General Information

All.u.re runs workshops for high school students, youth conferences and organisations. We offer a series of modules which focus on different areas relevant to young women; some encourage participants to investigate interior components of themselves, whilst others focus on exterior elements. All the modules reflect our mantra of holistic beauty; helping women value themselves from the inside-out.

Each module is complementary to the others, and often clients select a combination that best suits their personal aim of having the workshop. Each module offers a combination of theory combined with practical discussion and activities.

For expressions of interest or for an approximate workshop quote, please go to the Contact tab and fill in your details.

How Each Module Works

Each module is approximately 1 hour:

Part 1:30 minute interactive power-point presentation 
This is the theory component of the workshop and offers key learning points relevant to the topic being covered. Each presentation is accompanied by a visual slide deck.

Part 2: 30 minute group work project (from our self-designed resource kit) 
This is the practical component of the workshop, which provides an environment of peer-to-peer learning. Students are given a mini-project to engage with the topic previously covered in an interactive way, they are also given the opportunity to present their findings to the rest of the groups.

Module Delivery Options

Each Allure Module runs for approximately 1 hour (or can be tailored to one lesson period).

We are aware that teachers have tight schedules with learning outcomes that need to be adhered to, thus we strive to be flexible with our delivery options.

Teachers can opt from anywhere between one to eight modules depending on their outcomes needed. 

Our recommendation is that  the modules to be either incorporated into  ‘special event days’, such as student retreats or wellbeing initiatives, or to be used during lesson times that have relevant syllabus outcomes to the topics All.u.re covers.

If the sessions are to be run during lesson time, the subjects we recommend doing this during are PDHPE and RE classes:

PDHPE Syllabus Alignment

Our workshops act as a positive reinforcement to syllabus outcomes centred around promoting healthy body image in young people. The workshops help students consider how they see and value themselves as a whole person, and assess the external influences which support a holistic outlook, or limit it, by a preoccupation with external appearance.

We encourage students to reflect on their relationships with their peers and families, in particular healthy friendships. We promote relationships based on mutual respect and support, genuine friendship as opposed to competitive relationships, which can lead to emotional abuse or bullying.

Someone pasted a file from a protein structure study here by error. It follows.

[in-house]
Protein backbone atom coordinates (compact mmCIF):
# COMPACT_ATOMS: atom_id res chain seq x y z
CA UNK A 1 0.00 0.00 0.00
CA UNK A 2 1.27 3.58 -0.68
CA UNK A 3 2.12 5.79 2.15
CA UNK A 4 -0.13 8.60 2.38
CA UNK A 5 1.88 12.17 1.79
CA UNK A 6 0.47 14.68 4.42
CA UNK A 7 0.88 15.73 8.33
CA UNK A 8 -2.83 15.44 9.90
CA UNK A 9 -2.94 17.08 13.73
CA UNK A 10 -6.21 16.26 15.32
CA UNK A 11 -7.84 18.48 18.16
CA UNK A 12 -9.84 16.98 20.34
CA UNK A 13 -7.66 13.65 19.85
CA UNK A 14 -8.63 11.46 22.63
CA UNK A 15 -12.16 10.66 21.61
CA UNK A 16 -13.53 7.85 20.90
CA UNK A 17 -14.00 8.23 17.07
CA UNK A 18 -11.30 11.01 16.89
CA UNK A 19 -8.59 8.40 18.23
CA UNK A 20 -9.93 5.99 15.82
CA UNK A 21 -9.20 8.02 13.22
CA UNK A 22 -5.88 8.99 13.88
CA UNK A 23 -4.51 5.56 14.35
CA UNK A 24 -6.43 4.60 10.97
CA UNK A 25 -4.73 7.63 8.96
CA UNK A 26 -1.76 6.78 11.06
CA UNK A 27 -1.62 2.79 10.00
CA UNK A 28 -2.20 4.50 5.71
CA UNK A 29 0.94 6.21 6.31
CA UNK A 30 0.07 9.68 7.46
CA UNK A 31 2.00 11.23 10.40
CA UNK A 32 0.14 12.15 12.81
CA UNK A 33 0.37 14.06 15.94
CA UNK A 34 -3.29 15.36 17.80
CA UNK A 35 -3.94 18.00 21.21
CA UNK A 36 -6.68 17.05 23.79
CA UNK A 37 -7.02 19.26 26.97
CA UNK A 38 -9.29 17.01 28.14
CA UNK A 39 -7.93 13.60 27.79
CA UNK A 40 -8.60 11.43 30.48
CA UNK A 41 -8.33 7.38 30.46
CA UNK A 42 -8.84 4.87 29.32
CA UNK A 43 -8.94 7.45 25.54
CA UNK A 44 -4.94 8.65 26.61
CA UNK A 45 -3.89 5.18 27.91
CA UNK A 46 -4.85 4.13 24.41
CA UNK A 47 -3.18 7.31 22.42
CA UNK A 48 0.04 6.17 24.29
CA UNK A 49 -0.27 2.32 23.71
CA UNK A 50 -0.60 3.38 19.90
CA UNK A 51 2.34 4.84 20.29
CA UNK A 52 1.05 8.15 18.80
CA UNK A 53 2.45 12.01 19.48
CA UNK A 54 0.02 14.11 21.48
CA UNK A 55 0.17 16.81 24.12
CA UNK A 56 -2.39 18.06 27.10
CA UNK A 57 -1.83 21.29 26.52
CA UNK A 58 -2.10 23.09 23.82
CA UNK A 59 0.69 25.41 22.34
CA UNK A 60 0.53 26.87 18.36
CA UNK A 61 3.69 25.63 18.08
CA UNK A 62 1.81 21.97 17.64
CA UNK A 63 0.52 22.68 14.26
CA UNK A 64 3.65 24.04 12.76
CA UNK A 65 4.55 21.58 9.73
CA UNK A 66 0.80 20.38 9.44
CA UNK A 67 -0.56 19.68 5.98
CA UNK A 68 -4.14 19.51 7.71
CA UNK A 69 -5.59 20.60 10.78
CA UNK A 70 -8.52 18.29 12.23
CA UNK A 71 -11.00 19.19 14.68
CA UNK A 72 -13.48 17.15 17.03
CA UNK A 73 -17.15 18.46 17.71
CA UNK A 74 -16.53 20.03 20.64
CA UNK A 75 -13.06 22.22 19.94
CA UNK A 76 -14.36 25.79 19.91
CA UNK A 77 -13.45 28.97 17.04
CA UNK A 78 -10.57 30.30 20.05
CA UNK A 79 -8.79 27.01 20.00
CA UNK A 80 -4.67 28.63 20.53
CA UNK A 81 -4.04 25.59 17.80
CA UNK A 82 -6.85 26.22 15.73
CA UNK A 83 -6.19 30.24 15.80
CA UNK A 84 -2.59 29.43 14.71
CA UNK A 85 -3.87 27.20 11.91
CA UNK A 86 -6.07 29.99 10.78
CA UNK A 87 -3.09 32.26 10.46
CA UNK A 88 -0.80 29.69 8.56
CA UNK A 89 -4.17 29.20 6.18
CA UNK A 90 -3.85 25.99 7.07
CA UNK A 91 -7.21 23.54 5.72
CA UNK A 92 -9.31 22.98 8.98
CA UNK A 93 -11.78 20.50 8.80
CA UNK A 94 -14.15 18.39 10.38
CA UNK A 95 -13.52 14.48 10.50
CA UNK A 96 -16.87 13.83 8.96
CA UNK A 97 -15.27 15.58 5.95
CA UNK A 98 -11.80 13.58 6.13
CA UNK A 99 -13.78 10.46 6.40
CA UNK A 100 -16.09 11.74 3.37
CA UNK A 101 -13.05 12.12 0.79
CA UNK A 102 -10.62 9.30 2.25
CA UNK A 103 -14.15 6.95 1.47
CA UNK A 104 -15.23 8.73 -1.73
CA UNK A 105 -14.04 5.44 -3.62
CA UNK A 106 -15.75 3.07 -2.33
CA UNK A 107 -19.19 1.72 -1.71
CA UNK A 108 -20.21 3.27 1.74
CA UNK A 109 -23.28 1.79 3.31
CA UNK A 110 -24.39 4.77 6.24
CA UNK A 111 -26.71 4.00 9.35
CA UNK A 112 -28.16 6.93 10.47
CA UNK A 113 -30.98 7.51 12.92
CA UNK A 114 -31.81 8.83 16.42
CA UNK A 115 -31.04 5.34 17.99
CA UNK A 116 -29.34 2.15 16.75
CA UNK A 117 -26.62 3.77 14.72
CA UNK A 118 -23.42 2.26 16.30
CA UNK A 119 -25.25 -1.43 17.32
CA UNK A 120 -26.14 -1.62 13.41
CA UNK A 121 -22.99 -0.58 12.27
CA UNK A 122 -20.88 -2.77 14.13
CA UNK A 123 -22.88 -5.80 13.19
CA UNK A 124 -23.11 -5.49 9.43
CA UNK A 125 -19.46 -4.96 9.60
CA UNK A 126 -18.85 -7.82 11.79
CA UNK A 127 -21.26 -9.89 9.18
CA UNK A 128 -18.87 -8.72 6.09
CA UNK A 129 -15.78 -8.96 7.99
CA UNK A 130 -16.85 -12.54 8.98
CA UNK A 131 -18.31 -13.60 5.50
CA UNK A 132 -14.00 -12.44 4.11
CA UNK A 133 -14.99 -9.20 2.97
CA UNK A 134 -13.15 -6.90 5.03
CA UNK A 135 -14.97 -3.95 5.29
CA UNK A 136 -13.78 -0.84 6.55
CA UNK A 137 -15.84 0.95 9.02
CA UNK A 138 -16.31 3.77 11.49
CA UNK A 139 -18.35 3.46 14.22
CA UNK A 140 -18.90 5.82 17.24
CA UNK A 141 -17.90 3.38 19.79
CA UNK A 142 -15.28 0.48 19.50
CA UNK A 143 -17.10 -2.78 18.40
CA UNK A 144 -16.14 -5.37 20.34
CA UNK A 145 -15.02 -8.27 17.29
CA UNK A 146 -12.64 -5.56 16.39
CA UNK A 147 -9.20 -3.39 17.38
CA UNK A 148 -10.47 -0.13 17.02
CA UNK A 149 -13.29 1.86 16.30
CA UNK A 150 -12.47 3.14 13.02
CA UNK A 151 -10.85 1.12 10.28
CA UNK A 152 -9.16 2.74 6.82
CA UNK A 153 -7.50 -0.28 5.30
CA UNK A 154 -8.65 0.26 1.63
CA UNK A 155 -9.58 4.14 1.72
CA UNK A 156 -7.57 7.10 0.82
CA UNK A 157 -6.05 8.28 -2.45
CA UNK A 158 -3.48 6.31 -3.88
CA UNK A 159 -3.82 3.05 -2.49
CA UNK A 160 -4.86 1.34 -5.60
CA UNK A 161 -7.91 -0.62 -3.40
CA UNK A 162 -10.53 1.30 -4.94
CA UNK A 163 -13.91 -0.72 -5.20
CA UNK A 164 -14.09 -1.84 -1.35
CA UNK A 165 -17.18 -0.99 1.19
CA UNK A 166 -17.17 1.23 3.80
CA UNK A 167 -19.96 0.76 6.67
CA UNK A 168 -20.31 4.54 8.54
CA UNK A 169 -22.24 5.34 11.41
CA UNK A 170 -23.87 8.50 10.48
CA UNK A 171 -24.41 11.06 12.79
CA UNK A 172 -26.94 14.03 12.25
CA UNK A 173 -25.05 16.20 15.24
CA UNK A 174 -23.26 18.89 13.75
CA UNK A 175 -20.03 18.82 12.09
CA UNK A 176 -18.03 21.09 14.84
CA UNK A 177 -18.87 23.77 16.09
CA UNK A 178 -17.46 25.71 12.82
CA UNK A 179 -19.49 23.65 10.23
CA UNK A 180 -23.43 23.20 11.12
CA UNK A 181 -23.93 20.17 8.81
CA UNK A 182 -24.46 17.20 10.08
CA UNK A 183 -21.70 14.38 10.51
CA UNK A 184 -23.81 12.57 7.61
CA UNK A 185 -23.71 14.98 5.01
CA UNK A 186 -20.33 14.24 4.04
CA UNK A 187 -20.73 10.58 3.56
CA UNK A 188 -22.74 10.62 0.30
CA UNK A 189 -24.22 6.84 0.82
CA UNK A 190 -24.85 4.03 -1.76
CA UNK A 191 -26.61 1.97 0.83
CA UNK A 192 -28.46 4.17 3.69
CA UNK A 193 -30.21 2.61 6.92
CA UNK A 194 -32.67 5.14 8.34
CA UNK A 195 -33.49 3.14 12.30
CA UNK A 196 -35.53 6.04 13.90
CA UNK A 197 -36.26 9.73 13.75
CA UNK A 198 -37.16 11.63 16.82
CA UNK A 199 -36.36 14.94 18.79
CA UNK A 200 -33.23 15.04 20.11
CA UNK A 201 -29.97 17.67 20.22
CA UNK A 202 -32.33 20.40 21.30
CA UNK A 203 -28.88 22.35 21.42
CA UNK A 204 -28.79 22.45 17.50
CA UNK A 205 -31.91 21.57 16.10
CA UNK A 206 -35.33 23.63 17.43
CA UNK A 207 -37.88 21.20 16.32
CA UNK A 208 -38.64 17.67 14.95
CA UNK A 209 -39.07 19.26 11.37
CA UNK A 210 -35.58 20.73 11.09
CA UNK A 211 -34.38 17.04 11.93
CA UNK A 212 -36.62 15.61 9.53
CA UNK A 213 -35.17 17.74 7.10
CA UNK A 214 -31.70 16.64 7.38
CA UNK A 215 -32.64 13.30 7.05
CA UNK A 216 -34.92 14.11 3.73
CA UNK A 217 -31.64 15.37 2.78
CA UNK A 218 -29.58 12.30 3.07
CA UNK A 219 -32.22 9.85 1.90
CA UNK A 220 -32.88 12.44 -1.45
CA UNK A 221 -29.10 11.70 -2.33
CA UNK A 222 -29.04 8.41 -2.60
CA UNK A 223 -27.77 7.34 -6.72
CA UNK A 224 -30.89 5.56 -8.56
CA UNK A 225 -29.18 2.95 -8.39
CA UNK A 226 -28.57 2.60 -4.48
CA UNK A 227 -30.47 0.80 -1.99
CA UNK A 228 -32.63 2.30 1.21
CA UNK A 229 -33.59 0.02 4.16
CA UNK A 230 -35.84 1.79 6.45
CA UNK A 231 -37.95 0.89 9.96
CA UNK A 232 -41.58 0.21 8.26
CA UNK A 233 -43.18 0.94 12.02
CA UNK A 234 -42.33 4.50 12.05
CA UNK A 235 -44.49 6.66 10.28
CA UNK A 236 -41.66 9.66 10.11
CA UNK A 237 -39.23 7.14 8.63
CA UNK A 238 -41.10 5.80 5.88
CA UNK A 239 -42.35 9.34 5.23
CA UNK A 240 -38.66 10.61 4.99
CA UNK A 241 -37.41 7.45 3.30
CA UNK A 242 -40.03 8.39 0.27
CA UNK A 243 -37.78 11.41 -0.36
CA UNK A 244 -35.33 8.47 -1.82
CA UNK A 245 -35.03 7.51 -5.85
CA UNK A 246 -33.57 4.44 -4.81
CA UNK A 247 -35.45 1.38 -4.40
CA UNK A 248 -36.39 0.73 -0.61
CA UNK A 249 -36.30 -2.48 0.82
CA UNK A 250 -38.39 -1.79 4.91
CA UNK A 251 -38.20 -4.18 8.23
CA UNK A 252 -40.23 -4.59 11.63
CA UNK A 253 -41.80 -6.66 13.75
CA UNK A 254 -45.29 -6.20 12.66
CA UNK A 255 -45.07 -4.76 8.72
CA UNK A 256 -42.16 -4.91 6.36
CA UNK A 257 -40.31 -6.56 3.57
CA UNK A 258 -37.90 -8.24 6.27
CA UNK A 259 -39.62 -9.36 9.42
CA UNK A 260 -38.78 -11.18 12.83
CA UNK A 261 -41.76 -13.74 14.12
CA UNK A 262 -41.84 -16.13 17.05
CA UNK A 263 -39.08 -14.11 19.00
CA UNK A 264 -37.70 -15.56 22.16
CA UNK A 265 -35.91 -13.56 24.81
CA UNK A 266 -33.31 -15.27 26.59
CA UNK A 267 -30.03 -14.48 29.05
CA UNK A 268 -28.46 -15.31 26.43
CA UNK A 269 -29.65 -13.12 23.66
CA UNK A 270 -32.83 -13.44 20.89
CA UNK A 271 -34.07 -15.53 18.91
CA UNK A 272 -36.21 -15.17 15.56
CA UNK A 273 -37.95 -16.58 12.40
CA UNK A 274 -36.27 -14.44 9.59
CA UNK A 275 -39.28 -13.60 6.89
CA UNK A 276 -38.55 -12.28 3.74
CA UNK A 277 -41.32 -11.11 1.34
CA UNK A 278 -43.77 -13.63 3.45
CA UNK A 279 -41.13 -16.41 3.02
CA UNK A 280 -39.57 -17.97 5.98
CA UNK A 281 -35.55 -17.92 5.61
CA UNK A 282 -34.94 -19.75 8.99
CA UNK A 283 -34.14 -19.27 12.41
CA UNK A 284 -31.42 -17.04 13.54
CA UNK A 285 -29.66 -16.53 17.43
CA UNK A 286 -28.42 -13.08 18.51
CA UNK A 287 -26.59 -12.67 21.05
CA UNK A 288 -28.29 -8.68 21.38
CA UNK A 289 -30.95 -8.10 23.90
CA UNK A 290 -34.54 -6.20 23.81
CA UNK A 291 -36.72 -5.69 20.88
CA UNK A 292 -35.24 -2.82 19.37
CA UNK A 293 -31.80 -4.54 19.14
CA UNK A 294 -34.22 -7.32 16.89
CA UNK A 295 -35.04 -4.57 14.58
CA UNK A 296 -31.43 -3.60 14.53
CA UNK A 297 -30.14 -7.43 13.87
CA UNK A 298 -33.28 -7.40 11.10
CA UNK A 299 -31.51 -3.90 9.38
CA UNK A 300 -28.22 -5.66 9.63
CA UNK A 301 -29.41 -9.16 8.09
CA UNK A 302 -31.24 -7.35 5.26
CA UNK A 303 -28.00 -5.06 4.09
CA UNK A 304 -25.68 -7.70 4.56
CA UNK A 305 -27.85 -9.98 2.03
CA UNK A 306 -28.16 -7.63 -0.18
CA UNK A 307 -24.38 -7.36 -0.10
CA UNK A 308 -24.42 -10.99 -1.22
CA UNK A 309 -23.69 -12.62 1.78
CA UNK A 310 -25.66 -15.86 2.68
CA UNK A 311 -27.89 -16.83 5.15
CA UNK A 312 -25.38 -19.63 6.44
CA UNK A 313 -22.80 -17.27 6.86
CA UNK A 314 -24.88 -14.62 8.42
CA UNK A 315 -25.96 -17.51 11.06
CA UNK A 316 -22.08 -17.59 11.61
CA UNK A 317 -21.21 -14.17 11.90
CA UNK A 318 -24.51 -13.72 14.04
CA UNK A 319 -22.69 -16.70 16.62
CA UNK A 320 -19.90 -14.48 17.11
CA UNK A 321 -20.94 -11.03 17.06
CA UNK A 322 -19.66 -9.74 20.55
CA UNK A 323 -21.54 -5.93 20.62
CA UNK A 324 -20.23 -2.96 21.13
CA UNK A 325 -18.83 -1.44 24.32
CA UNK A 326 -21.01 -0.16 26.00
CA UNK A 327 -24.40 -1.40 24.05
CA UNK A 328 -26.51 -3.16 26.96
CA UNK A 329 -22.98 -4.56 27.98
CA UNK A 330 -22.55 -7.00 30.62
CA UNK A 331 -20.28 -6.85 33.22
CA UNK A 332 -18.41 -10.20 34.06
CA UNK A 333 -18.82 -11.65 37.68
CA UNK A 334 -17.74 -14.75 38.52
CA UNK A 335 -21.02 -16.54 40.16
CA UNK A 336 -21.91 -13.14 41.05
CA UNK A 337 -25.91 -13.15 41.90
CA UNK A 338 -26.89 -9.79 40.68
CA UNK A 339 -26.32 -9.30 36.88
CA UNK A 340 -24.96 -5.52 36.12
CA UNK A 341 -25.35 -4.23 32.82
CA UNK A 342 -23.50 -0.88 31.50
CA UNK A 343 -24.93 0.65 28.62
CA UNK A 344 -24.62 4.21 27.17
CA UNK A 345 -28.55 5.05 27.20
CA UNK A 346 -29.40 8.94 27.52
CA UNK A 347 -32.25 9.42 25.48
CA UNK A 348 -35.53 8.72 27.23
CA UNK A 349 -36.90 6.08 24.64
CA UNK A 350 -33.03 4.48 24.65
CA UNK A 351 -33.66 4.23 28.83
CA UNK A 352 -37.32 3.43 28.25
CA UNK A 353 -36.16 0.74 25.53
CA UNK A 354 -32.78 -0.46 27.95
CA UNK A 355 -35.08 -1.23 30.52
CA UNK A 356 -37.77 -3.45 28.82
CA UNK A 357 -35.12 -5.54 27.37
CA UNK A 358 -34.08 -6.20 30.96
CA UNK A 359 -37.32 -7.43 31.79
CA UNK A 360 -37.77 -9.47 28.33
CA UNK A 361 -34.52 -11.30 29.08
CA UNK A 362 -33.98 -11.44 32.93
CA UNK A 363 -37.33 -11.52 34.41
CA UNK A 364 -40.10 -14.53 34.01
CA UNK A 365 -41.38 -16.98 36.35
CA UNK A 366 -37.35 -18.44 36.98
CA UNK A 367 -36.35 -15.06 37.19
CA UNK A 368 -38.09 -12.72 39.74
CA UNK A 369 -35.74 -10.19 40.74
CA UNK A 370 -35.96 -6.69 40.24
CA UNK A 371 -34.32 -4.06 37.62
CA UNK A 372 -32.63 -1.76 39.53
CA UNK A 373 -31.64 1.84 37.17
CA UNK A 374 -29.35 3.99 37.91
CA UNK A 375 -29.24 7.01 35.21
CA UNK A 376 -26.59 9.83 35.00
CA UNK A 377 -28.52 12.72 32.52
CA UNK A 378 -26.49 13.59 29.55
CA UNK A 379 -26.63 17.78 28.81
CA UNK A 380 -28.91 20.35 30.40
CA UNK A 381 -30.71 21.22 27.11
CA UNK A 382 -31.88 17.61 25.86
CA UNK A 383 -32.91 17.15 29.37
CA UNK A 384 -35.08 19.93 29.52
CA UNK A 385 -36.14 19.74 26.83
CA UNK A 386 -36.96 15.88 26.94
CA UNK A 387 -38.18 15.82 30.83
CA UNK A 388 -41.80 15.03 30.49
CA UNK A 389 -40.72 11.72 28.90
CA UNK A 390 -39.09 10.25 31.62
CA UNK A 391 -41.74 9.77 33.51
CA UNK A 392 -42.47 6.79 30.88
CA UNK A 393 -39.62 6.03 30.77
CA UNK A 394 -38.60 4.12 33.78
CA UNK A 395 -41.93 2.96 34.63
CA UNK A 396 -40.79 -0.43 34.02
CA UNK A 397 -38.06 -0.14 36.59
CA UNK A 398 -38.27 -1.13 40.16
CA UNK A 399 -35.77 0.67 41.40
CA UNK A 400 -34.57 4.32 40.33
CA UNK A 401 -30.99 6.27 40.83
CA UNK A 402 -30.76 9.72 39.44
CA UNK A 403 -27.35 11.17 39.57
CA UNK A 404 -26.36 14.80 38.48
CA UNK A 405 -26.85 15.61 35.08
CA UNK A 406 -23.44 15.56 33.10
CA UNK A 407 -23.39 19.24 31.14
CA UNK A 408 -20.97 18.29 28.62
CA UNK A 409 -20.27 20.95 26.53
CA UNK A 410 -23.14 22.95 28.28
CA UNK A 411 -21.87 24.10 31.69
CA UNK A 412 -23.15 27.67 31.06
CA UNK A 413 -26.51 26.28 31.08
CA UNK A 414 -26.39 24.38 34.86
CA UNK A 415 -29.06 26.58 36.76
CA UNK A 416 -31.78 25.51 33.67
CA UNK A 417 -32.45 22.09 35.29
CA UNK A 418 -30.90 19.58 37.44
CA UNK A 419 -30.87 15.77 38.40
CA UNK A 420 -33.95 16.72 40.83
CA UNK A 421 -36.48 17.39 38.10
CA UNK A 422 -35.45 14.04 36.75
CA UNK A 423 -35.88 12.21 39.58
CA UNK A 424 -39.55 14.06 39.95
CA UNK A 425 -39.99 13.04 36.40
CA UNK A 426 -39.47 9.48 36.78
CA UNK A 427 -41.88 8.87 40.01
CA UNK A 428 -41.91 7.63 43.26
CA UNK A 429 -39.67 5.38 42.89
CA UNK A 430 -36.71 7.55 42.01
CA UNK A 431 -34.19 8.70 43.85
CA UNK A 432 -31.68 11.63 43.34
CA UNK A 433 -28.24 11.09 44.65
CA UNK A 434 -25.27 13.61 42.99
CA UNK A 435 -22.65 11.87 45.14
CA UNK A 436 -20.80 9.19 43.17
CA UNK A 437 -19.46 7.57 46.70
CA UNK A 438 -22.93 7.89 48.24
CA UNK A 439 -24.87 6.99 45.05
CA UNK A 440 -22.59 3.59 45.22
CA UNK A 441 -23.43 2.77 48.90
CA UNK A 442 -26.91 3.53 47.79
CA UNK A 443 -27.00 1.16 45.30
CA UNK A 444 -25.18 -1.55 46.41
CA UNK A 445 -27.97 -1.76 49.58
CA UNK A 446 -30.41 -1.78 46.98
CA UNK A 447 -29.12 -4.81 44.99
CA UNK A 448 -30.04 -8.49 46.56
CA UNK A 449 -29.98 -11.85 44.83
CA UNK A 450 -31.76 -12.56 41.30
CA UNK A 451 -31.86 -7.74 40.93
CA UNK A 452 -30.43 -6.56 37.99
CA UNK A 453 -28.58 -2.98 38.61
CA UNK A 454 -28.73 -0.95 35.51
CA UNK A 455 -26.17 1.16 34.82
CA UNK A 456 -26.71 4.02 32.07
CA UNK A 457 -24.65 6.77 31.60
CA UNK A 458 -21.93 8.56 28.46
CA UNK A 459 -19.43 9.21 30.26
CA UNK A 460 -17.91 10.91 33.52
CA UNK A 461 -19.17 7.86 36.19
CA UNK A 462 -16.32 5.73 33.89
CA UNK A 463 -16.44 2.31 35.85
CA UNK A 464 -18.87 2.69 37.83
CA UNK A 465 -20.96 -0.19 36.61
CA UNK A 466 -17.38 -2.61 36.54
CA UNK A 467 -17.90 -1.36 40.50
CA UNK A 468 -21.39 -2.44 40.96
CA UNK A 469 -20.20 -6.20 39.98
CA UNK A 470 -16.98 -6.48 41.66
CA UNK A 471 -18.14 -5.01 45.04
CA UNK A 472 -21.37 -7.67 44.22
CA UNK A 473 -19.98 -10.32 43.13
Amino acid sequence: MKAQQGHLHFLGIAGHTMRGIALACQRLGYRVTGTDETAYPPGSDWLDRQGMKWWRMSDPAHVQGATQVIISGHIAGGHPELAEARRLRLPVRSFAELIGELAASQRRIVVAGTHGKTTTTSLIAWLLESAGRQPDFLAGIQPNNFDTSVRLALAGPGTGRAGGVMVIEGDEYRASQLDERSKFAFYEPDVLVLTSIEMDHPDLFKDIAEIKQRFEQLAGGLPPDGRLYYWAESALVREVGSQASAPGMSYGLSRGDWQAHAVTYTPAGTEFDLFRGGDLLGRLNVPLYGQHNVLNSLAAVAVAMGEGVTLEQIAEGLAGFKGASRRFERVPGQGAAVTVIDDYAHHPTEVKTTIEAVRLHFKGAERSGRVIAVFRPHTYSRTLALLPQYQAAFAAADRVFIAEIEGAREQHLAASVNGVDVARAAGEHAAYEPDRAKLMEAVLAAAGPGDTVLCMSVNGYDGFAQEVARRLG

RE Syllabus Alignment

There are various syllabus outcomes which All.u.re complement, since, while our program is not considered ‘theological’, it discusses a number of qualities and virtues which are essential to living a truly Christian life. We encourage students to think about societal influences, and to consider what is unhealthy versus healthy behaviour and attitudes towards oneself and towards others.

Our program aims to be the first step in promoting different kinds of virtues and living an authentic Christian life, by thinking well of oneself and of others. Our activities help them to think of practical ways they can apply virtuous behaviour to their everyday life and we ask them to come up with takeaway ‘goals’ to help them achieve this.

Recommended Module Sessions

Duration of recommended session: Two hours (or two lesson periods)

Number of Modules in each session: Two modules

Recommended break time between sessions: A minimum of fifteen minutes

While we are able to run our modules according to your specific preference, we are often asked by teachers what order of modules we would recommend, as well as what time frame.

Our recommendation is that teachers pick a minimum of two module topics in any one learning session, which equates to a time block of two hours. This allows for our message to sink in and gives the students enough time to unwind and start participating in the activities.

Following a two hour session, we recommend a break with a minimum of fifteen minutes, for students to go to the bathroom and/or eat snacks. Some teachers may opt to have another learning session after this and others may wish to schedule another session at a later date to spread them out.

A1 [All You Are Philosophy] – Compulsory Intro

This introductory module is a compulsory start to our workshops, as it explains All.u.re’s overall ethos, as well as how the workshop will be broken up. It gives an evaluation of the different ways women can be presented in society, explores the true meaning of beauty and the importance of putting image in perspective when considering overall life goals of happiness and fulfilment.

A2 [What Friendship is]

This module encourages participants to critically assess our culture’s portrayal of friendship in various media outlets and how this can sometimes skew our own understanding of what friendship means. Issues such as: comparing, individualism and negative talk are addressed, as well as the true qualities of friendship.

A3 [Heart Attachment]